A ‘New Trilateral Chapter’ for the United States, Japan, and the Philippines

President Joe Biden and his counterparts, Kishida Fumio and Ferdinand “Bongbong” Marcos Jr., held the first-ever U.S.-Japan-Philippines trilateral summit on April 11. It was a manifestation of the importance of the U.S. Indo-Pacific Strategy, which emphasizes both military and economic security in cooperation with partners and allies. The Biden administration has emphasized that both economic and military support are necessary to ensure deep and resilient partnerships. That is especially true in this case, as the three leaders pledged to work toward a shared vision of a free and open Indo-Pacific “for decades to come.”

Security and the South China Sea

The Philippines’ deepening strategic alignment with the United States and Japan—along with Australia and other partners—is a response to Chinese coercion. In late March, two China Coast Guard vessels used high-pressure water cannons on a Philippines resupply vessel en route to Second Thomas Shoal, severely damaging the ship and injuring two Filipino sailors. Despite this aggression, the Philippines successfully completed the resupply mission, as it has every month for two years despite China’s aggression.

The United States and Japan both responded to the latest violence at Second Thomas Shoal by reiterating support for the Philippines and condemning China’s behavior. Secretary of State Antony Blinken visited Manila that same week and reiterated U.S. resolve to support the Philippines and, if necessary, respond to any Chinese attack as required by the U.S.-Philippines Mutual Defense Treaty. Then on April 7, naval vessels from the Philippines, Australia, Japan, and the United States conducted their first-ever four-way exercise within the Philippine exclusive economic zone in the South China Sea.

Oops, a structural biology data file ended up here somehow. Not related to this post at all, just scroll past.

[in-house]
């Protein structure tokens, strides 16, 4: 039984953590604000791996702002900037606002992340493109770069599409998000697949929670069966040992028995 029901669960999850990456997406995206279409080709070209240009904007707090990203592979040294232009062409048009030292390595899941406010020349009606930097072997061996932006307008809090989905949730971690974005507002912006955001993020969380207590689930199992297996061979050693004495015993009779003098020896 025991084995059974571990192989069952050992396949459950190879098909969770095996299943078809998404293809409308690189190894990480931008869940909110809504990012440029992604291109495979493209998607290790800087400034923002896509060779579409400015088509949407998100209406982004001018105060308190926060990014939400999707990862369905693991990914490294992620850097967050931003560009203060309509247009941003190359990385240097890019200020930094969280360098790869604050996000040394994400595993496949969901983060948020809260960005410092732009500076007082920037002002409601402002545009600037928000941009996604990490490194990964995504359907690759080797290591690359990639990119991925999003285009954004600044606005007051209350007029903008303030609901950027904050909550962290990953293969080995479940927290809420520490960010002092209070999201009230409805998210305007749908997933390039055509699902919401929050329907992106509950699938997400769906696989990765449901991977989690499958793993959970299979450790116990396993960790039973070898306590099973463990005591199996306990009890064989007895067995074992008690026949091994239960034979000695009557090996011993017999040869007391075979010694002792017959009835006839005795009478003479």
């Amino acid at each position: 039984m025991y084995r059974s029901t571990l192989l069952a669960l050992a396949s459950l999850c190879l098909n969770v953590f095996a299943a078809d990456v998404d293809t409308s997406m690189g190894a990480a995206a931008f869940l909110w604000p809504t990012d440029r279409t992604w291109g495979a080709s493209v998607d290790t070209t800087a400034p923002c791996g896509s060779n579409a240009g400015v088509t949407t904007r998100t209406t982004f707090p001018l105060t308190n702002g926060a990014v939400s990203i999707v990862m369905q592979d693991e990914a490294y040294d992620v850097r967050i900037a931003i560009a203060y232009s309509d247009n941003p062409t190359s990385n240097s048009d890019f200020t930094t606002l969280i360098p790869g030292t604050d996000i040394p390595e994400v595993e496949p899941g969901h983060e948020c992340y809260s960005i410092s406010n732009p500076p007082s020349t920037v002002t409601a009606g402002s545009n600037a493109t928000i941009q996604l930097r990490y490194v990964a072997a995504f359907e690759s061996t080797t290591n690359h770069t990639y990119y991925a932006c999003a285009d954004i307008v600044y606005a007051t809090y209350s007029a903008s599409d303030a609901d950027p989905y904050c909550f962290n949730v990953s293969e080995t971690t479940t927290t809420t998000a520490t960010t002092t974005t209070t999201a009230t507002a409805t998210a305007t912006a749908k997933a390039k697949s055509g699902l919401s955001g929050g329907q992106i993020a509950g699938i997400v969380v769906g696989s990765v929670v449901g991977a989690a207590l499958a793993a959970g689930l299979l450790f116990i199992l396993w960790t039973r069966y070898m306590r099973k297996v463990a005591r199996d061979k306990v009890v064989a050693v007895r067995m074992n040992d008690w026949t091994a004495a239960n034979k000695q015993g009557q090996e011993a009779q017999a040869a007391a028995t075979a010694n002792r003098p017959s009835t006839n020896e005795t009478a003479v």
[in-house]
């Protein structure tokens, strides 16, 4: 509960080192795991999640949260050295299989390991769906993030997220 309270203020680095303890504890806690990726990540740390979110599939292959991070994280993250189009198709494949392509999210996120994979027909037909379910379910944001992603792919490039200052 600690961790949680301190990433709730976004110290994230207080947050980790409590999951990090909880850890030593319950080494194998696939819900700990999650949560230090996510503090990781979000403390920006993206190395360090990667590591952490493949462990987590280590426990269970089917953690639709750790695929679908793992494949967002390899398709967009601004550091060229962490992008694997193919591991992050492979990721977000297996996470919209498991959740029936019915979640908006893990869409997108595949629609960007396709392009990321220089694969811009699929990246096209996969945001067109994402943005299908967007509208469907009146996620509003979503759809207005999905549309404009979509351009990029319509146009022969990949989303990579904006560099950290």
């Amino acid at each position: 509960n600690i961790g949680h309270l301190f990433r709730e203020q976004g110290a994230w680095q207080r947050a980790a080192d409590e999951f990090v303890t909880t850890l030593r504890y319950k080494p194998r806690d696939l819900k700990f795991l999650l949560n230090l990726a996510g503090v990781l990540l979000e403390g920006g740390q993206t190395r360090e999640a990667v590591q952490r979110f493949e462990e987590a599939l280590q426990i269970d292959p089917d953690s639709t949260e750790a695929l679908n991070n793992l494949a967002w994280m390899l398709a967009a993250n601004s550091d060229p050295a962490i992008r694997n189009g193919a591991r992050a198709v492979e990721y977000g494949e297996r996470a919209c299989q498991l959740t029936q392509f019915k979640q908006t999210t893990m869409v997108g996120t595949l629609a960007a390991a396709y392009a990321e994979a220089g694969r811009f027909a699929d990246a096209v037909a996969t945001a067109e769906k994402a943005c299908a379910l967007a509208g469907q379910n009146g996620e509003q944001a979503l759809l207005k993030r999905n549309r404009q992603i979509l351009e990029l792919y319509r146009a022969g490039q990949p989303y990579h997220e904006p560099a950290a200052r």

This momentum carried into the leaders’ summit in Washington, during which President Biden and Prime Minister Kishida expressed support for the Philippines and announced a few new concrete steps to support Manila’s maritime capacity. The three countries plan to undertake a trilateral coast guard exercise in Philippine waters, and for the first time, Philippine and Japanese personnel will embark on a U.S. Coast Guard vessel patrolling the Indo-Pacific this year. The United States and the Philippines also announced plans to deepen cybersecurity cooperation. This has been a particular priority of President Marcos given the frequency with which China-based hackers have targeted Philippine government systems in recent months. Better Philippine cyber capabilities may also advance the torturously slow effort to conclude a U.S.-Philippines General Security of Military Information Agreement (GSOMIA), which the two governments committed to in late 2021.

A Focus on Economics

The United States and Japan have stepped up economic engagement with the Philippines in the last few years for a number of reasons. The Philippines is one of Southeast Asia’s fastest-growing economies and offers opportunities in key industries, including electronics manufacturing, healthcare, and the semiconductor industry. The Philippines already enjoys a strong trade and investment relationship with the United States, with over $18.9 billion in goods and services traded during 2020. The United States is the Philippines’ third-largest trading partner and one of its largest investors. Commerce Secretary Gina Raimondo’s trip to Manila in early March reflected this. During her trip, she brought a delegation of senior executives from 22 prominent U.S. businesses and nonprofit organizations; the delegates announced more than $1 billion in recently completed and anticipated investments in the country. Meanwhile, Japan has steadily grown its economic engagement with the country and is also one of its top trading partners. It is the second-largest destination for Filipino exports.